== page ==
Lately there’s been a lot of chatter about self-driving cars, and indeed the technology is rapidly progressing to fruition. Google is moving forward in California to test such vehicles for eventual wider use. Simultaneously, electric cars are gaining prominence, and ultra-efficient models low on weight and high on aerodynamics are in demand.
Like any revolution, it starts with small steps.
In the automotive world, minor aids to improving convenience, safety, and autonomy have creeped into the market, first in luxury models, trickling into the mainstream.
In the past, comfort was a significant driver (pardon the pun). Plush, luxurious vehicles sold because of their creature comfort and style, not necessarily technology. At some point, you can only coddle so much.
Today, technology weighs nearly equally on the success of a model. How well connected is it, how user-friendly is it? How many neat, computer-driven features does it include?
Some of the modern tech features that I’ve used recently will certainly find their way into all cars at some point:
Removes one step from the entry-exit-lock-unlock process. Keep the key in your pocket, and just touch the door to gain access, and in most cases, start the vehicle with the push of a button. All based on proximity sensors in the car and the key. Some systems work better than others – and beware – if your key battery dies, the feature dies too.
New BMWs features ‘wave your foot below the trunk’ and voila, your trunk or rear hatch opens. Handy.
Ultrasonic Parking Sensors
Nothing new here, circa late 90s. Ultrasonic waves similar to those used in an ultrasound are bounced out from the car’s front and rear bumpers, which can then sense how close a solid object is to the vehicle. Especially useful for reversing. Many cars provide a visual display as well as an audible one.
Related: backup cameras. IMO, less precise than parking sensors, but still useful as redundant safety feature. Coming soon to all cars in America, though legislation pushed back to 2015.
Many models also offer side and top-view cameras, which give a total surround-view image of the car. Which leads me into the next…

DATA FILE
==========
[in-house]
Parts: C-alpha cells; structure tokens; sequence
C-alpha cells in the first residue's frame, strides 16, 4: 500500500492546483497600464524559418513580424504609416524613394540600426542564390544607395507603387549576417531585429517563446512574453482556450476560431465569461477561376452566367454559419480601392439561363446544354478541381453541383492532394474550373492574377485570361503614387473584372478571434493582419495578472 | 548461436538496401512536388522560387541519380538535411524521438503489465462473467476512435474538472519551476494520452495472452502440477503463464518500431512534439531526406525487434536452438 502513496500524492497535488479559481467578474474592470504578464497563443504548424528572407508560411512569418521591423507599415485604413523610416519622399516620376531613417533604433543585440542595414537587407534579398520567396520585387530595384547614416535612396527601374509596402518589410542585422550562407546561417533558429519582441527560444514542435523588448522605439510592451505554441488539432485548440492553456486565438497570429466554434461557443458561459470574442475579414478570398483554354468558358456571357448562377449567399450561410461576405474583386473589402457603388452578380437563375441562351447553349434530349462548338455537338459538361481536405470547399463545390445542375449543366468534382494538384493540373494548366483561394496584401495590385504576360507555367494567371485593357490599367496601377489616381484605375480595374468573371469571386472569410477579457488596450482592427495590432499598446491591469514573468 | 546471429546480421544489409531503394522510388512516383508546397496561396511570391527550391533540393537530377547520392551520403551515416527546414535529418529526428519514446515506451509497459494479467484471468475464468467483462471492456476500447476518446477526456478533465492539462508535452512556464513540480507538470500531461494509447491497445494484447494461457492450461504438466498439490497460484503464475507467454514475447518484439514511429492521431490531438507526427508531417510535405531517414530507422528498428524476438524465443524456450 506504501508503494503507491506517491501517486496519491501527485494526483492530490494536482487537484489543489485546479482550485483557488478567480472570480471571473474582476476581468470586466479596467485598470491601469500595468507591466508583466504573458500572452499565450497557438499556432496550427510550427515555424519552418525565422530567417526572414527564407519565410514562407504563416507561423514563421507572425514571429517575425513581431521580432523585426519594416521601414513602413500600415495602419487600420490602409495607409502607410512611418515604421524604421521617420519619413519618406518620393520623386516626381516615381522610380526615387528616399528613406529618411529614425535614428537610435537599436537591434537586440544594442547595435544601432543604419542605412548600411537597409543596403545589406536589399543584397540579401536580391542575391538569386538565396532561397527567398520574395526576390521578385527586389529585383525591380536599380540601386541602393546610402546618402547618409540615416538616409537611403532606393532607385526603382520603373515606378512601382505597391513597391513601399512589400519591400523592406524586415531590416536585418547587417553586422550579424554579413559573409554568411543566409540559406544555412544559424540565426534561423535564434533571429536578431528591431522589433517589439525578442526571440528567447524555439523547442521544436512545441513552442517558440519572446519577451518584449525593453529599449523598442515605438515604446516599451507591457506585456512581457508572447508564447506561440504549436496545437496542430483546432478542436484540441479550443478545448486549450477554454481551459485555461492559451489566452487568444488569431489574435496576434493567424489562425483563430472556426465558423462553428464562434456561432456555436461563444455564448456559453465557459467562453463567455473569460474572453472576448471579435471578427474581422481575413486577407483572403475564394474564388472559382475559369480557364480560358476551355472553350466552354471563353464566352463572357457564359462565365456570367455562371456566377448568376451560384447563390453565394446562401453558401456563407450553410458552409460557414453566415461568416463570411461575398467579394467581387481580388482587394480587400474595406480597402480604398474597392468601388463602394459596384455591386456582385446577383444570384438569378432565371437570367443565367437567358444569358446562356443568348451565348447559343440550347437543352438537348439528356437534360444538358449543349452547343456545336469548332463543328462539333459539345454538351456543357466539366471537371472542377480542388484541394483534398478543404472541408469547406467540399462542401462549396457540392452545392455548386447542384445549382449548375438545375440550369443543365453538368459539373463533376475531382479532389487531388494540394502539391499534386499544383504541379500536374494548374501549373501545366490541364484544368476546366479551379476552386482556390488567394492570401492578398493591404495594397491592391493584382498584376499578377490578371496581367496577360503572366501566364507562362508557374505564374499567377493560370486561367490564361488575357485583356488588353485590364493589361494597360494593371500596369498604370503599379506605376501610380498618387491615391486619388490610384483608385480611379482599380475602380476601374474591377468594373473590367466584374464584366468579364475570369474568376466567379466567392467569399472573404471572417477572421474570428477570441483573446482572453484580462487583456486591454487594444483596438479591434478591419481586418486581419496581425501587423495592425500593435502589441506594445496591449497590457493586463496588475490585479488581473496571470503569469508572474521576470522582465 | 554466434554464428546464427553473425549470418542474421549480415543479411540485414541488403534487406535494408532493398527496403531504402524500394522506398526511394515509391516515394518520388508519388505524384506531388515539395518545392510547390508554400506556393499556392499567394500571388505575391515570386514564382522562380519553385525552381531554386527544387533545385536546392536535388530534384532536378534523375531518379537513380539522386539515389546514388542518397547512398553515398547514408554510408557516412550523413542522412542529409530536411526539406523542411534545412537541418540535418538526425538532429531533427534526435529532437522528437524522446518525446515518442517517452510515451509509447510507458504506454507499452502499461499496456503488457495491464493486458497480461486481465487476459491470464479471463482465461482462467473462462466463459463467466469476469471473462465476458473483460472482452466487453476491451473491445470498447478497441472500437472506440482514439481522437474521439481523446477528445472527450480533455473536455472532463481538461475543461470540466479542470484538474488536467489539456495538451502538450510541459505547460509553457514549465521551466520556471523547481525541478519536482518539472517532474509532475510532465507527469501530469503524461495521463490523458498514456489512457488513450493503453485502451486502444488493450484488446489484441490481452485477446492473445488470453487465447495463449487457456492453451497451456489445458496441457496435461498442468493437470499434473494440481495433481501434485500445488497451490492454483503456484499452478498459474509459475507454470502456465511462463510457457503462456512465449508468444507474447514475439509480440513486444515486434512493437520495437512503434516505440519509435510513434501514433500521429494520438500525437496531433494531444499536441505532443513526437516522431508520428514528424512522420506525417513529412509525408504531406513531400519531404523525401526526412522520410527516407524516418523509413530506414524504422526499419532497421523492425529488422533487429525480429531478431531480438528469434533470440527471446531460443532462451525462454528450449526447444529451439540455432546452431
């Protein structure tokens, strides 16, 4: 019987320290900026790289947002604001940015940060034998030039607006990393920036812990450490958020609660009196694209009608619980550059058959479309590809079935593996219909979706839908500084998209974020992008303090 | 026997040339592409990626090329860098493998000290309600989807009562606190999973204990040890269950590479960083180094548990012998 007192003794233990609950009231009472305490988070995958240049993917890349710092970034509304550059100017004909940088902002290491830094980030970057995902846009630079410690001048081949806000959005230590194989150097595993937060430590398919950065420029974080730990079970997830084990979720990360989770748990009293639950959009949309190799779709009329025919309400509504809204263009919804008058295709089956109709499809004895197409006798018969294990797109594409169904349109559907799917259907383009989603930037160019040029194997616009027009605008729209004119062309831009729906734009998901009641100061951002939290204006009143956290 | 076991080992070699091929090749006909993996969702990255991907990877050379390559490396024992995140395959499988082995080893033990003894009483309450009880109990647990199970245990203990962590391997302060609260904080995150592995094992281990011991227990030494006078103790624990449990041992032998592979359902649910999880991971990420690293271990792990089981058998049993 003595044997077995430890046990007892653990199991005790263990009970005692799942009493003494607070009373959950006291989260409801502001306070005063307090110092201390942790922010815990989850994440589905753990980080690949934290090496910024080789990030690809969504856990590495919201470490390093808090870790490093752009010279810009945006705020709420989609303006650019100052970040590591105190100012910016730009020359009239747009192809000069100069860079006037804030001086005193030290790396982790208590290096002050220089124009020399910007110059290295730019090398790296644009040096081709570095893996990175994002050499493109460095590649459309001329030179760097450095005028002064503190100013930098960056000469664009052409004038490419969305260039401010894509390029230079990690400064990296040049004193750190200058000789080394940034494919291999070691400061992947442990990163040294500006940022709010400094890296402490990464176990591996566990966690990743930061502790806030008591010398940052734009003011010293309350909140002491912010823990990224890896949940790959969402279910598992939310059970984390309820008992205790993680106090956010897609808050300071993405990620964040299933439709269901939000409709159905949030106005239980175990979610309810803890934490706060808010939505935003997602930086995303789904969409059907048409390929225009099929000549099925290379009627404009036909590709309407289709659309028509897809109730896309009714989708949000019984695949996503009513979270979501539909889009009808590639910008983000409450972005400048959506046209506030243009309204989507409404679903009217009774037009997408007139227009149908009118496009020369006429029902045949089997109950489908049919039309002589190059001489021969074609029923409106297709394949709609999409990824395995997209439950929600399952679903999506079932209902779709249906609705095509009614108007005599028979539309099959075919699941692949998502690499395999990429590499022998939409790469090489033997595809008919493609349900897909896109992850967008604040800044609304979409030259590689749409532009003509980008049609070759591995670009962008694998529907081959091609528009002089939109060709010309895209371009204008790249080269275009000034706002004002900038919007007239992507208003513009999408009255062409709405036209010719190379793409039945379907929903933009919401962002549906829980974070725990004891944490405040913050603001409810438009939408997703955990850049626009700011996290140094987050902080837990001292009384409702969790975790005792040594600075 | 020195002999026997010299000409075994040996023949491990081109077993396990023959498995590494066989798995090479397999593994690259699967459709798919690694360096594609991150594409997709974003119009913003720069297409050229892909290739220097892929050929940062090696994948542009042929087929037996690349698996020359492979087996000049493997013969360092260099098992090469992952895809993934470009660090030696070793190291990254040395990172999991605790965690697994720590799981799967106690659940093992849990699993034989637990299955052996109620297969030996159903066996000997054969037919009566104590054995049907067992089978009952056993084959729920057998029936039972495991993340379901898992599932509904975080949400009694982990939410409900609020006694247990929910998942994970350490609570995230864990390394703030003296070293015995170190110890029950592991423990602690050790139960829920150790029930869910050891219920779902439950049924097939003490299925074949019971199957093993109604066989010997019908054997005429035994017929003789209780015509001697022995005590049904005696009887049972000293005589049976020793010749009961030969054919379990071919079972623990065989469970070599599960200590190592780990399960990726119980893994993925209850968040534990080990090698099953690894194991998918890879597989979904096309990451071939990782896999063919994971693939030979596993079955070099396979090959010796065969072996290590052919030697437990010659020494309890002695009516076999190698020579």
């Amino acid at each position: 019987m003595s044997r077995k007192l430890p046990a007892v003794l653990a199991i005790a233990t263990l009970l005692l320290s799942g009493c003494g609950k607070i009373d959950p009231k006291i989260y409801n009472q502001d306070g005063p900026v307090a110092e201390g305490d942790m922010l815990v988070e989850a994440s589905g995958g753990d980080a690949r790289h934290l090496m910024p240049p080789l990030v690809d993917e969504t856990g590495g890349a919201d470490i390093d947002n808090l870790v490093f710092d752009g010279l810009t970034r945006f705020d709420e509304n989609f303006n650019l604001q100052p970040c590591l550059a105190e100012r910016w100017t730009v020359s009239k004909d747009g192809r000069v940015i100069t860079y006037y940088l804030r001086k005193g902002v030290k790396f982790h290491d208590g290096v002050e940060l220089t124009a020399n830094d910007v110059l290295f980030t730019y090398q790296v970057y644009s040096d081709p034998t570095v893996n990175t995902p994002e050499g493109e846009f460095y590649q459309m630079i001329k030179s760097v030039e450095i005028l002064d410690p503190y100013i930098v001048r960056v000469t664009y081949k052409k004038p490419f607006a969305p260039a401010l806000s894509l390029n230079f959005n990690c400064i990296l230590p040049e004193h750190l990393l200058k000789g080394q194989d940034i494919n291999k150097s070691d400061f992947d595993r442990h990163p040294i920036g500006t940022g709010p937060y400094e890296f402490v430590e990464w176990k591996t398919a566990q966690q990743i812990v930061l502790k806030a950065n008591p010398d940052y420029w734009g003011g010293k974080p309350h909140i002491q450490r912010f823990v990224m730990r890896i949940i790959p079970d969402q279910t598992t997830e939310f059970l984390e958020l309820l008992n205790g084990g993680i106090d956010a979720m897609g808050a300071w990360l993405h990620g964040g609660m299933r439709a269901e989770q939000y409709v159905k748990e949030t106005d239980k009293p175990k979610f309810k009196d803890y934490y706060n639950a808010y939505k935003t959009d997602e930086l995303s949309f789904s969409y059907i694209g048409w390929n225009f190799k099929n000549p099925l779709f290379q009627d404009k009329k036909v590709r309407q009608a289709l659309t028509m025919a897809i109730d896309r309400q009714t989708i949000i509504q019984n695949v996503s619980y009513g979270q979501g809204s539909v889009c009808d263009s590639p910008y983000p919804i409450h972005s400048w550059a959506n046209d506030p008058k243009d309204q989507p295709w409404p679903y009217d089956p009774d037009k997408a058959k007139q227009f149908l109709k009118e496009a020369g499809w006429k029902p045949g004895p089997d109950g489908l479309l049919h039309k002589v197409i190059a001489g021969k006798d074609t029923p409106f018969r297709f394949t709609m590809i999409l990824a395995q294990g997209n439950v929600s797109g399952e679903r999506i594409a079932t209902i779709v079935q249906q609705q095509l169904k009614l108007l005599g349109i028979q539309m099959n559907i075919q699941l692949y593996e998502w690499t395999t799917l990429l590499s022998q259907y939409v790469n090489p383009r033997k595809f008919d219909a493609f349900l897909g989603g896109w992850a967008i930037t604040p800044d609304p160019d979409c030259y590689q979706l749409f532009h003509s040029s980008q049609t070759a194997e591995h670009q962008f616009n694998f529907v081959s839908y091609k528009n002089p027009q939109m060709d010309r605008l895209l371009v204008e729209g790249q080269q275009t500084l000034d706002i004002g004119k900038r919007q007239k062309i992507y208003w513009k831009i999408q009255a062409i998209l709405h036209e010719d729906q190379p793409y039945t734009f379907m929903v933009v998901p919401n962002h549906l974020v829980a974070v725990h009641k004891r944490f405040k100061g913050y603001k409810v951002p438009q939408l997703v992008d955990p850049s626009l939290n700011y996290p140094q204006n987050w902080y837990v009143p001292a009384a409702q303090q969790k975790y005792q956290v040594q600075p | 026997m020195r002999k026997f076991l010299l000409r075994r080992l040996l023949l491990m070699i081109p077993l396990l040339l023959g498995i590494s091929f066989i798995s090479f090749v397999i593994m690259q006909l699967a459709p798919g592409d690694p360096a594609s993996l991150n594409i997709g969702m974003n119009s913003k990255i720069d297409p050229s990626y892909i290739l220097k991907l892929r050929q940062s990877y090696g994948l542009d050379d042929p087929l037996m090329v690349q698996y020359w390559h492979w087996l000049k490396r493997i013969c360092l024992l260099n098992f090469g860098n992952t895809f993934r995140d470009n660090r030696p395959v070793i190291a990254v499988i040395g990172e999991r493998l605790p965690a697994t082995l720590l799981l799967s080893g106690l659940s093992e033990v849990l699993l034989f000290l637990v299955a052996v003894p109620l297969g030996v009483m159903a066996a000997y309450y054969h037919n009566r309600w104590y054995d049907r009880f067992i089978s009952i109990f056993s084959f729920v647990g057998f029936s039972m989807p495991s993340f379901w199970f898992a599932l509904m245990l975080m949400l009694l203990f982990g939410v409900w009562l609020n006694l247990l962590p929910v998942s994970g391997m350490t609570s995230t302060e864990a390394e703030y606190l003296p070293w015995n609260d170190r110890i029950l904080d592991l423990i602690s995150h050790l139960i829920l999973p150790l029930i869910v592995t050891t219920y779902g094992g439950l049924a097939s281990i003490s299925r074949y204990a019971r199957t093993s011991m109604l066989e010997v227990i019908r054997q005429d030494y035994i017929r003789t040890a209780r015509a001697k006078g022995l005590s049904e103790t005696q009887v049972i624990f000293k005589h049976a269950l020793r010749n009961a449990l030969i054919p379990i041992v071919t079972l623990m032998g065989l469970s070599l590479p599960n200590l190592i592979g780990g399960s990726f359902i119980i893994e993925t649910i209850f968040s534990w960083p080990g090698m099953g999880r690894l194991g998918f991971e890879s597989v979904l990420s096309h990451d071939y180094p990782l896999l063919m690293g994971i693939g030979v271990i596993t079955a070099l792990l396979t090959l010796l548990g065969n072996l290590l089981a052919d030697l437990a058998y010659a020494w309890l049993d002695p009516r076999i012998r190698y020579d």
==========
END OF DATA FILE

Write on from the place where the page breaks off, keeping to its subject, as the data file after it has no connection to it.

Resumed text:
Blind Spot Assist
Pioneered by Ford/Volvo, but now widely available, this feature monitors a car’s blind spot and shows when there is an obstacle to changing lanes. Another useful invention, but I have a hard time relying on it entirely – still like to glance over my shoulder.
Electronic Emergency Brake
Frees up space, works more precisely, and who doesn’t like more buttons?
Auto-hold Emergency Brake
This is the real advantage with an electronic emergency/parking break. Engage auto-hold, and any time you come to a full stop, the parking break automatically engages, meaning you can remove your foot from the brake pedal while you wait at a light. Step onto the gas, and the e-brake disengages seamlessly. Really.
Automatic Engine Start-Stop
A gas-saving feature. Come to a complete stop, under certain circumstances (not immediately after start-up, not under heavy A/C), and the engine shuts down automatically to save fuel, while the electronics and A/C continue to function. Lift off the brake (or hit the gas if auto-hold is engaged), and the engine re-fires instantly.
Unsettling at first, but neat nonetheless.
Power-fold Side Mirrors
No major invention here, but cool and useful for tight parking or looking smug getting out of your slick machine.
Personally I don’t have problems parallel parking, but many do, and many models are now available with parking systems that, given the correct prompted inputs, will twirl the steering wheel at perfect angles and speeds to squeeze into a spot in a jif.
Motorized Door Latches
This seems frivolous, but I hate slamming doors (or trunks). Tap a button or pull a door closed gently, and let a motor close it gently for you. How dainty.
Most standard headlamps suffice for most driving conditions. Occasionally though, an upgrade is nice. Xenon headlamps are a nearly 20 year-old technology now (as an upgrade from incandescent), but LEDs are moving in to offer even better visibility. And, they look cool. Most of these types integrate an active swivel feature, which curves the overall beam of light to either side, depending on turn signal and steering wheel inputs.
More Digital Displays
As seen in the first photo…everything is being displayed as if on a computer desktop, or smartphone screen. The graphics are more advanced, and the flexibility of the displays is expanding exponentially. Displays are more redundant too, to reduce distracted driving.
Sophisticated Cruise Control
Using radar, cameras, and lots of computers, you can specify parameters for cruise control that will be maintained automatically by the vehicle (within reason), using throttle and braking. Some systems combine lane-keeping assistance to further monitor movements and make adjustments automatically.
These features are already second-nature for many luxury car drivers. For others, they’re a novelty worthy of note – hence this post. As we know, all technology eventually becomes affordable enough for everyone to enjoy.
Taken individually, they are minor at best. Taken on a whole, they change the way you drive. It becomes less stressful, more precise, and safer.